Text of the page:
Roundtable: Why are some democracies so violent, and can they be made safe?

  • 17 Jan 2019
  • 5:00 PM - 7:00 PM
  • Doughty Street Chambers, 54 Doughty St, London WC1N 2LS

Registration

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Why are some democracies so violent,
and can they be made safe?
 
 

Alina Rocha Menocal ('94)

chairs

an event with

Dr Rachel Kleinfeld ('98)

in conversation with

Baroness Helena Kenndy QC,

and reflections from

Dr Markus Mayer and Prof. Jenny Pearce





Thursday, 17 January 2019
5:00 pm to 7:00 pm


5:00 pm: Registration
5:30 pm: Programme


Doughty Street Chambers
54 Doughty Street
London WC1N 2LS


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Please note: This event is free to attend, however pre-registration is required.

*****


About the Event: 
The world has become consistently less peaceful and more violent over the past decades. Contrary to popular perception, however, neither war nor terrorism is a leading source of this violence. So what are the main factors that account for this trend across states and societies, which has become especially prevalent among democracies in the developing world? 

This event, co-organised by the Bingham Centre for the Rule of Law, the Carnegie Endowment for International Peace and the Overseas Development Institute, will explore this question and ask what the implications may be for how international actors and the donor community seek to address the problem of violence and conflict. 

Anchored around Rachel Kleinfeld's new book A Savage Order, the panel will feature insights on the links between violent groups, organised crime and (democratic) politics from a variety of perspectives, and reflect on some of the responses that have been explored in different settings to overcome violence. 

Co-organised by the Bingham Centre for the Rule of Law (London), and the Overseas Development Institute (London), and the Carnegie Endowment for International Peace (Washington DC).


Participants:

Chair Alina Rocha Menocal ('94) is Senior Research Fellow in Politics and Governance at OverseaDevelopment Institute (ODI), a leading think tank on international development based in London. She is also Senior Democracy Fellow at the Center of Excellence on Democracy, Rights and Governance at the US Agency for International Development (USAID). Over the past fifteen years, she has been involved in a series of projects and assignments that seek to bridge the gap between research and policy in thinking about governance, as well as to inform more effective engagement and ways of working among international development actors in developing country settings. She holds a BA from Yale, in political science.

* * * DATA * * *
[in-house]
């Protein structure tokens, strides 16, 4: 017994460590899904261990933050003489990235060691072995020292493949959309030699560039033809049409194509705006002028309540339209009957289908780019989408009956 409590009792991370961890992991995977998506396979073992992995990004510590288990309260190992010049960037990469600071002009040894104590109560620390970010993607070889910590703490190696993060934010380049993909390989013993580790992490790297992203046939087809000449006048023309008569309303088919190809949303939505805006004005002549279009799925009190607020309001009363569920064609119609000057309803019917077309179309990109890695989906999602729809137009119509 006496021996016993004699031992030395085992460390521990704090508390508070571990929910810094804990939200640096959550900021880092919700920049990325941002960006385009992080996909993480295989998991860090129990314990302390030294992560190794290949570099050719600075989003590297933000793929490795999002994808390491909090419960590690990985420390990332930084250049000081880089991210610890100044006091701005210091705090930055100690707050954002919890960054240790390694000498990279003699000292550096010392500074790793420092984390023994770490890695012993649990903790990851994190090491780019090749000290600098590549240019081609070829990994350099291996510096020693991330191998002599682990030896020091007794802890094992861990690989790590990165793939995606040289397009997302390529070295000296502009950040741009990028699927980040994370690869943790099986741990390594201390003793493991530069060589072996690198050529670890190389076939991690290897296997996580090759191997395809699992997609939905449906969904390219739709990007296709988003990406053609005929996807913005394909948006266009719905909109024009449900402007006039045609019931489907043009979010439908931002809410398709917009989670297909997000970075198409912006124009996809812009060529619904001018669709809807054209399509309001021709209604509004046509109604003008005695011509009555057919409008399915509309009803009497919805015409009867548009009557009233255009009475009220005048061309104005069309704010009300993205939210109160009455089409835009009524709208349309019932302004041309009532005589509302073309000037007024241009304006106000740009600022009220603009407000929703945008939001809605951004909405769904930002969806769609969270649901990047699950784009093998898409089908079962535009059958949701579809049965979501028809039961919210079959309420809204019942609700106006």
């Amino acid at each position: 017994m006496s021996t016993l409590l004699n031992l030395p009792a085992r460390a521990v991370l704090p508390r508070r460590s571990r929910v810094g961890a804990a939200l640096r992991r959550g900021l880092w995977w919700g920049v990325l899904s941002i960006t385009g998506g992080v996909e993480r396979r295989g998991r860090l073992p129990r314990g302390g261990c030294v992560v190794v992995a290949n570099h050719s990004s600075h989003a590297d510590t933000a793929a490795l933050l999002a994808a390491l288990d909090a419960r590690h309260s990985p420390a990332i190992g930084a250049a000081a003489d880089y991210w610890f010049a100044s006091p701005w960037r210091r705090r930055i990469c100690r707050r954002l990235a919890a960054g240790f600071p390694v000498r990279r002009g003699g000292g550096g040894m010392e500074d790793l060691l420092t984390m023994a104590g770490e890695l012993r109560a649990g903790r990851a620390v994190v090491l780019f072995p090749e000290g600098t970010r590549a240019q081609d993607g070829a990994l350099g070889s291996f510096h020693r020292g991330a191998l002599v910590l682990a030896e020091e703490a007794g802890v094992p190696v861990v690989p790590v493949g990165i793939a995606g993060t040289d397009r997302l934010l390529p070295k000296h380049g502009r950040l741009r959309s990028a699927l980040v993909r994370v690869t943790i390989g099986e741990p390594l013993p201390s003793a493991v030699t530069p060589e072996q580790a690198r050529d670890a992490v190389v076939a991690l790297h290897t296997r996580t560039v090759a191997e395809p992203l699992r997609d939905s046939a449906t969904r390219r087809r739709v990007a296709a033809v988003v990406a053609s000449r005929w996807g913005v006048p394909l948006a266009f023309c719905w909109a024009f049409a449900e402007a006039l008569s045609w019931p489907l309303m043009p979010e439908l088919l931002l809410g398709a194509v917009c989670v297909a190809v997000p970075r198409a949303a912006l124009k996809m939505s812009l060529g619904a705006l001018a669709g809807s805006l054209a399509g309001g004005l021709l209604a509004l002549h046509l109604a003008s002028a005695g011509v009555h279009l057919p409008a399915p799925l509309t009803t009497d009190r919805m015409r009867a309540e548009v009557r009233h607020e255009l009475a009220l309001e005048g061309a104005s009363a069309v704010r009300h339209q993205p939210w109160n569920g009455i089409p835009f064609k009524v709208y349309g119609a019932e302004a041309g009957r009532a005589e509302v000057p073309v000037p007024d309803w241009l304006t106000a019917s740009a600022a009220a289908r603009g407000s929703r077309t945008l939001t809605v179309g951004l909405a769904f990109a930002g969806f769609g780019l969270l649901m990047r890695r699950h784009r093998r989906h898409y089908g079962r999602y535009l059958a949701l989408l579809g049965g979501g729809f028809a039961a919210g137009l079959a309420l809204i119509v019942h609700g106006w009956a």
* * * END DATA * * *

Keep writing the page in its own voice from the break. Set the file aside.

Dr Rachel Kleinfeld ('98), Senior Fellow, Democracy, Conflict and Governance Program, Carnegie Endowment for International Peace.  Dr. Rachel Kleinfeld focuses on issues of rule of law, security, and governance in post-conflict countries, fragile states, and states in transition. She was the founding CEO of the Truman National Security Project, a movement of national security, political, and military leaders working to promote people and policies that strengthen security, stability, rights, and human dignity in the US and around the world. In 2010, Rachel was named one of the top 40 Under 40 Political Leaders in the US by Time magazine. She holds a BA from Yale University.
Baroness Helena Kennedy QC, Director of the International Bar Association’s Human Rights Institute 
Dr Markus Mayer, Regional Director, Asia, International Alert 
Prof. Jenny Pearce, Latin America and Caribbean Centre, London School of Economics, and Institute for Public Policy and Professional Practice, Edge Hill University

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